Call me old-fashioned (although I prefer the term “traditional”!), but I am a firm believer in the institution. It is the time-tested and proven fact that man can exist and flourish within boundaries, and not be hindered. In fact, by having lines drawn, it allows for more creativity and innovation. No one can say Michelangelo lacked creativity, or that Caravaggio could have done better. They both had style, after mastering the basics.

Anyone can write, but a true wordsmith can transform a mind through words everyone uses, but arranges differently. Listening to orchestras perform is a marvel- each section playing their part perfectly and separately, but all instruments blending, moving in unison and staying on tempo. The cello isn’t going to rush through its part, or the flute try to outplay the clarinet. That would ruin the sound of the symphony.

“In other words,” said Winston, “would the modern “revolution” be to reestablish our government with the intent to truly follow the Constitution? In these times to return to our Republic’s first principles would be truly revolutionary (or reactionary in Bradford’s term).”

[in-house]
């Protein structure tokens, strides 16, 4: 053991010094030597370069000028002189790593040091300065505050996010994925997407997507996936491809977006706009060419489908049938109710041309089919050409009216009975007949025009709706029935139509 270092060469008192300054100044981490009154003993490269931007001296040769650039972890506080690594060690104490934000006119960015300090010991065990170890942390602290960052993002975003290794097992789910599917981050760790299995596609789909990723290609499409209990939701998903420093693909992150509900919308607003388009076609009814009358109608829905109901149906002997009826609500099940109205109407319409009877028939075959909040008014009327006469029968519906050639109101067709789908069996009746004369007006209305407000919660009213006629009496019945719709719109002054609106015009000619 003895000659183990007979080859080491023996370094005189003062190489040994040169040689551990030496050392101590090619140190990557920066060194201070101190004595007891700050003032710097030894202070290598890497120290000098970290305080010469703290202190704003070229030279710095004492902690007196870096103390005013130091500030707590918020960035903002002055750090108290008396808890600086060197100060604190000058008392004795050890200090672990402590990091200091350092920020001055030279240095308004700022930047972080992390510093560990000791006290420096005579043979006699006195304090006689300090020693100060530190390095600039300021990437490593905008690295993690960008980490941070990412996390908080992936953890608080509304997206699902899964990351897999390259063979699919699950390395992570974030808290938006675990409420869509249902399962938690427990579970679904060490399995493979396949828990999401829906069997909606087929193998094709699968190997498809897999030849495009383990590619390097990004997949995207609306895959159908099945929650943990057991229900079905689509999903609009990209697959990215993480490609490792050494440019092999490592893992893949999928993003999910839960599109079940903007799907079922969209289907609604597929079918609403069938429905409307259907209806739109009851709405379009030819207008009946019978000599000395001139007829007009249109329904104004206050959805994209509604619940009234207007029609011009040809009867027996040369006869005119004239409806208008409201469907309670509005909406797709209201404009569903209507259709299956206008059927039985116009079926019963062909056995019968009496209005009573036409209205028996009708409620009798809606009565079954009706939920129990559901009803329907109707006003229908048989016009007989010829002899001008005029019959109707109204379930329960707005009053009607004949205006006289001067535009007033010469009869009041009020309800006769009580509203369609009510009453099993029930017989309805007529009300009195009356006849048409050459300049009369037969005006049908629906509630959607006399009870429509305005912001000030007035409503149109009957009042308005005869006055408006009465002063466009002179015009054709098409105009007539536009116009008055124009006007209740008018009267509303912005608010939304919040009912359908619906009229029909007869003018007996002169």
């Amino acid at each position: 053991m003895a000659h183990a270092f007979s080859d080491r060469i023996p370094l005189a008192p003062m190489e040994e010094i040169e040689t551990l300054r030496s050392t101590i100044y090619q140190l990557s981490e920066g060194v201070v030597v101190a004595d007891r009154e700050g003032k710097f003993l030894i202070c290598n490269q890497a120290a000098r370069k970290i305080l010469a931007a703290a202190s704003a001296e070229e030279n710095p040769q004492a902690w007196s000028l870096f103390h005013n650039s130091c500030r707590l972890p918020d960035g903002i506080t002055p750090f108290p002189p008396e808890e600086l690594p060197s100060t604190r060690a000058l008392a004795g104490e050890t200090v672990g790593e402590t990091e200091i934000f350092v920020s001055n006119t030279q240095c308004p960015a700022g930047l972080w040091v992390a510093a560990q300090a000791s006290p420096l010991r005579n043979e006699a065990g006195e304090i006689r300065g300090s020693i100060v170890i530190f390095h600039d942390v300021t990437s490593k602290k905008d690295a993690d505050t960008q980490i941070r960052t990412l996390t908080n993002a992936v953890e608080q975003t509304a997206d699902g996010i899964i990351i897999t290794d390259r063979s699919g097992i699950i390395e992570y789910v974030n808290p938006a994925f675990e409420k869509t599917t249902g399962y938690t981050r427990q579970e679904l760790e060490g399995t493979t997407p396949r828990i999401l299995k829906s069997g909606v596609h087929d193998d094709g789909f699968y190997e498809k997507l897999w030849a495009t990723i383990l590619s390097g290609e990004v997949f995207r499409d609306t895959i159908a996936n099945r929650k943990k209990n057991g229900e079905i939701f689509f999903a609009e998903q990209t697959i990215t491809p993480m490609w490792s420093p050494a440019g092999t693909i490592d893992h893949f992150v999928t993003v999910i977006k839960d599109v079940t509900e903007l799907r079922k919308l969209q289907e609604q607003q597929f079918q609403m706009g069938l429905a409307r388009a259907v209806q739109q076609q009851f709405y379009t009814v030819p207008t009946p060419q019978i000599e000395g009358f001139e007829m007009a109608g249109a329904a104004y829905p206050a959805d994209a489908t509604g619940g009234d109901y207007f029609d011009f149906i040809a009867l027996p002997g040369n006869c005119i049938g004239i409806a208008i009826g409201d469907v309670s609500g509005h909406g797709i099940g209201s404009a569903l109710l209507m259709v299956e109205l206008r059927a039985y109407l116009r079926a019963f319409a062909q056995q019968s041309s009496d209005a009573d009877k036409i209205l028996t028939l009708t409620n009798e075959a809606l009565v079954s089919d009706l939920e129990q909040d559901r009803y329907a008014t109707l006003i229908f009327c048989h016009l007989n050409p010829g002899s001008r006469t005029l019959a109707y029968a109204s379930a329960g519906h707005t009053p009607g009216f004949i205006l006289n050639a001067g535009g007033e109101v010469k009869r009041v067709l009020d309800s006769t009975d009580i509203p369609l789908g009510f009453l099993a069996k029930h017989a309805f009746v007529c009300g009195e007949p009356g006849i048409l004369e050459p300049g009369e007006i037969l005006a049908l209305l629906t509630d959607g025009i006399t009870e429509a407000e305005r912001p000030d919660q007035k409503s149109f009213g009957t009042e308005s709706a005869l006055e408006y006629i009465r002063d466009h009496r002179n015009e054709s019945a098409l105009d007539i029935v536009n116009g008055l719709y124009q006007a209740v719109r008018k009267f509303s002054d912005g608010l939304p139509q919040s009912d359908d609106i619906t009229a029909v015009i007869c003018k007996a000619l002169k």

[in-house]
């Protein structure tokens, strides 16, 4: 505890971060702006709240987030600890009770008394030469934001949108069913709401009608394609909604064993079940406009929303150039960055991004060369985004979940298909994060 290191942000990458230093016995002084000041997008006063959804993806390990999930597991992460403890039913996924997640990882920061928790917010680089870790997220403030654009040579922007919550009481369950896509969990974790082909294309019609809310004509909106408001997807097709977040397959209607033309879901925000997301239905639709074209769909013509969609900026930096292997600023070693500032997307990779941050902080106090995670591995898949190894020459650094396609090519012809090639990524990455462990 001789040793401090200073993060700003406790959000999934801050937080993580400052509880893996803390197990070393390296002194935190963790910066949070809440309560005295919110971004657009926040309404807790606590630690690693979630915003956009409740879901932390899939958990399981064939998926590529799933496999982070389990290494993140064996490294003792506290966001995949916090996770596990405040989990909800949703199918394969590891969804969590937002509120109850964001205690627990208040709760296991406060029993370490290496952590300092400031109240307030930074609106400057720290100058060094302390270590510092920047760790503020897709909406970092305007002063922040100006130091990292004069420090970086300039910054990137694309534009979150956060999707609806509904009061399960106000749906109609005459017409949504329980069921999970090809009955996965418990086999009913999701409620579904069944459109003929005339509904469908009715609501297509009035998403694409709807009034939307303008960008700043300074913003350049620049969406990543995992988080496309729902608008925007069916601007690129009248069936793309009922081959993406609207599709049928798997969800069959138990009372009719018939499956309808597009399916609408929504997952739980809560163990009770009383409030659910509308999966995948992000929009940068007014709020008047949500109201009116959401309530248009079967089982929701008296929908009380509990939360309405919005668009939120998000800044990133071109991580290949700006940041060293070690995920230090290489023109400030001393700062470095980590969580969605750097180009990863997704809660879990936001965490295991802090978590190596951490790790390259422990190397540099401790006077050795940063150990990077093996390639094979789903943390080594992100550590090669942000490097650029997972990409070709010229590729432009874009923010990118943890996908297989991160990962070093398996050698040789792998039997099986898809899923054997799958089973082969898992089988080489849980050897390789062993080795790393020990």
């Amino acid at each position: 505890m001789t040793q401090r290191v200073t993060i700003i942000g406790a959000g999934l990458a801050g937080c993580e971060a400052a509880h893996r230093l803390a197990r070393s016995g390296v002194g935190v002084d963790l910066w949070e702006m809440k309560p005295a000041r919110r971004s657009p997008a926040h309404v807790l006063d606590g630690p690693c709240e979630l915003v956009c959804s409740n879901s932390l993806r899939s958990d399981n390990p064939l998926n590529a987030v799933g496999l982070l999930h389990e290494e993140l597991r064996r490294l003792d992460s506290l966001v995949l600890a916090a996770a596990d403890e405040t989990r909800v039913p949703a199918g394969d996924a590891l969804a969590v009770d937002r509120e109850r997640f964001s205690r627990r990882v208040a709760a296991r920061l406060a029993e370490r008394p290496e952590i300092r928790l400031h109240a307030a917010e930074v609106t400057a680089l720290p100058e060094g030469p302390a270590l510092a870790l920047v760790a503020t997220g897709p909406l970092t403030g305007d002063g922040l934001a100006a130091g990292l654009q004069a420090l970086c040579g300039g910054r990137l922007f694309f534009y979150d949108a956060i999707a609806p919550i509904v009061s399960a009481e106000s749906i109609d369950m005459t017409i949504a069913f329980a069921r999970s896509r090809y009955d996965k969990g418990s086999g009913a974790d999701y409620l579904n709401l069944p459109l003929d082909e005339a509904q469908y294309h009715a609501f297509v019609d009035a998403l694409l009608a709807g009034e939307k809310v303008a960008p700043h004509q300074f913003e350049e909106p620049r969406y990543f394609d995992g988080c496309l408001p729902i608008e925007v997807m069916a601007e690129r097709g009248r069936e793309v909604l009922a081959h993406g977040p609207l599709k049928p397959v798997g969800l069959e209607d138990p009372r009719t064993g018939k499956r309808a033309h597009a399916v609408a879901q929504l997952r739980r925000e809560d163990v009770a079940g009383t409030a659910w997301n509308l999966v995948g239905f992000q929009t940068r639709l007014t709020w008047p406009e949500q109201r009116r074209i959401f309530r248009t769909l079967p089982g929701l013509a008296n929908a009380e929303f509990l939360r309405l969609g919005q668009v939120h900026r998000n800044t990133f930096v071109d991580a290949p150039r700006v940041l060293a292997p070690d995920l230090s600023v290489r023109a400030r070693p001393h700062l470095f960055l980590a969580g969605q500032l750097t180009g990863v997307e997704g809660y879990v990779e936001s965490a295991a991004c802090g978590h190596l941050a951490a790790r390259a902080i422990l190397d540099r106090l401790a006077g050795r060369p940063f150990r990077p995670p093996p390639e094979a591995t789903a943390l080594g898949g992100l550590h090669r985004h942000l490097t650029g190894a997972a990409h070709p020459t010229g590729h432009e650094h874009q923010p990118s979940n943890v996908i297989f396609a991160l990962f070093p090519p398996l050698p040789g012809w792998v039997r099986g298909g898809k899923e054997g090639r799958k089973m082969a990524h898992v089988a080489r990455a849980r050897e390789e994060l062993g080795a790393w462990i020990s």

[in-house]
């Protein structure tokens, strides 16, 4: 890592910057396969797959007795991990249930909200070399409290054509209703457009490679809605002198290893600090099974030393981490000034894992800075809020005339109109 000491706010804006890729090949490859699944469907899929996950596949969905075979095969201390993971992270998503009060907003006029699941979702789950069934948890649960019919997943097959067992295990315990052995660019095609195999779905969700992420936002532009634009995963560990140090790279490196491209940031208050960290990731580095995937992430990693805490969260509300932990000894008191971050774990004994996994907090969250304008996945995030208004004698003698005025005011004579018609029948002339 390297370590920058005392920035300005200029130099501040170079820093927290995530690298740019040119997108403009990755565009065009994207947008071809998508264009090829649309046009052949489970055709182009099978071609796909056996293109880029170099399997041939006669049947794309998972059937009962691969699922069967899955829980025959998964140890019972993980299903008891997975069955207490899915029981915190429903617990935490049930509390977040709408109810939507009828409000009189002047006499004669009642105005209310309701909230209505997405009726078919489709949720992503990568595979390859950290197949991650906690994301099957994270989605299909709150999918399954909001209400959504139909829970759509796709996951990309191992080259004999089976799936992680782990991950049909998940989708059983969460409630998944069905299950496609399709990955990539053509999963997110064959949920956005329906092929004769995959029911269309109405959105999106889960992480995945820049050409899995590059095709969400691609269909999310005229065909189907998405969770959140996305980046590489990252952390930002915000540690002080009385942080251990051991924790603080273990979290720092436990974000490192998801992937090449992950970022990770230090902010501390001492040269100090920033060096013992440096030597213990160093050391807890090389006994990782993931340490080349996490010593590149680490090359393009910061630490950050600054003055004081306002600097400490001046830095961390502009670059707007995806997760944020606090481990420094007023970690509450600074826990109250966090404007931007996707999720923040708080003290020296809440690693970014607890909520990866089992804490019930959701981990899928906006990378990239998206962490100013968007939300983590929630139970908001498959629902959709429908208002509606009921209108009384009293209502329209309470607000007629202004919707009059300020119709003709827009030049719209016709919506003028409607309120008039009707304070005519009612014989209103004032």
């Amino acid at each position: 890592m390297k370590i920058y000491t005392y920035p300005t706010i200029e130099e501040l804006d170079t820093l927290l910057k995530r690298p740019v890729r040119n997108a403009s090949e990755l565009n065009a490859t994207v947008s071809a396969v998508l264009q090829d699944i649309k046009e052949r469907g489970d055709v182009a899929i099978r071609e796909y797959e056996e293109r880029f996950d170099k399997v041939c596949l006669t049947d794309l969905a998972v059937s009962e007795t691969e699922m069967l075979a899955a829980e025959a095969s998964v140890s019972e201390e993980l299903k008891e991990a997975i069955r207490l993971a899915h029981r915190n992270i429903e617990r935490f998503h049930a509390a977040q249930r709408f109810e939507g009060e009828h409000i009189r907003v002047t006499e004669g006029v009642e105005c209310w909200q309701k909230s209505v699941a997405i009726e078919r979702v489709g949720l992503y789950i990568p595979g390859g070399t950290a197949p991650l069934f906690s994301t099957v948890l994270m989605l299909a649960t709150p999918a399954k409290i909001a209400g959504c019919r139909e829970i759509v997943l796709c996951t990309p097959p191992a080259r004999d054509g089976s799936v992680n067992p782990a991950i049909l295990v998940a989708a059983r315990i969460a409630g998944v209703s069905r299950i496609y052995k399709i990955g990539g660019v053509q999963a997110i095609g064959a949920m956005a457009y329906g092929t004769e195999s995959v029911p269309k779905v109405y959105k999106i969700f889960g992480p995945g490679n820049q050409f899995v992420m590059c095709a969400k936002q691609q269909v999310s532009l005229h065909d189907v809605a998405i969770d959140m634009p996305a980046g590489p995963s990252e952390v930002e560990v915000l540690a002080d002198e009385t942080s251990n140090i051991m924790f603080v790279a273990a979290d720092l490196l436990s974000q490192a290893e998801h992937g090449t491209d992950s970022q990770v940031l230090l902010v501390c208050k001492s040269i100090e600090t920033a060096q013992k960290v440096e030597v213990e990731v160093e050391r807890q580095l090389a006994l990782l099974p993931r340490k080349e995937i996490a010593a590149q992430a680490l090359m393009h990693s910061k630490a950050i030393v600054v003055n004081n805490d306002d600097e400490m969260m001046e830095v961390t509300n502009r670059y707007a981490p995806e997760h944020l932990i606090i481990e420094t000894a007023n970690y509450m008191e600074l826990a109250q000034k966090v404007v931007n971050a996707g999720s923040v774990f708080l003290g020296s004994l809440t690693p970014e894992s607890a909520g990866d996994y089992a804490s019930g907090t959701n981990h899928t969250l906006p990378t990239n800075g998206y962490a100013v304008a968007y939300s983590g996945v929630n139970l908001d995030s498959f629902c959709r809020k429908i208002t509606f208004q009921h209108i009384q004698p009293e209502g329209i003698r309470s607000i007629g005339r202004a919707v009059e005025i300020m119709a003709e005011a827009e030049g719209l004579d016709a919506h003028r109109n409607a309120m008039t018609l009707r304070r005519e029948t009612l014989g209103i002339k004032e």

Here, here! But what say Ezra Klein?

Klein, a liberal political blogger and columnist, admitted to Norah O’Donnell on MSNBC that, “The issue of the Constitution is that the text is confusing because it was written more than 100 years ago and what people believe it says differs from person to person and differs depending on what they want to get done.”

His intent was to mock Republicans for wanting to read the Constitution before the 112th Congress commenced; his folly was revealed first in ignorance of how old the Constitution is (try over 200 years) and secondly, in a denial of our country’s brilliant foundation. It is the Constitution’s very broadness which allows individuals to find purpose and direction within it.

The problem is not with progress either- progress has been made in this country, and made by the Constitution itself. Dinesh D’Souza, for example, argued in The End of Racism that the fact that America had slaves wasn’t the astonishing part- most civilizations did. The amazing part was how fast we as a country recognized it as an evil and got rid of it, thanks to enormous efforts put out by black and white people.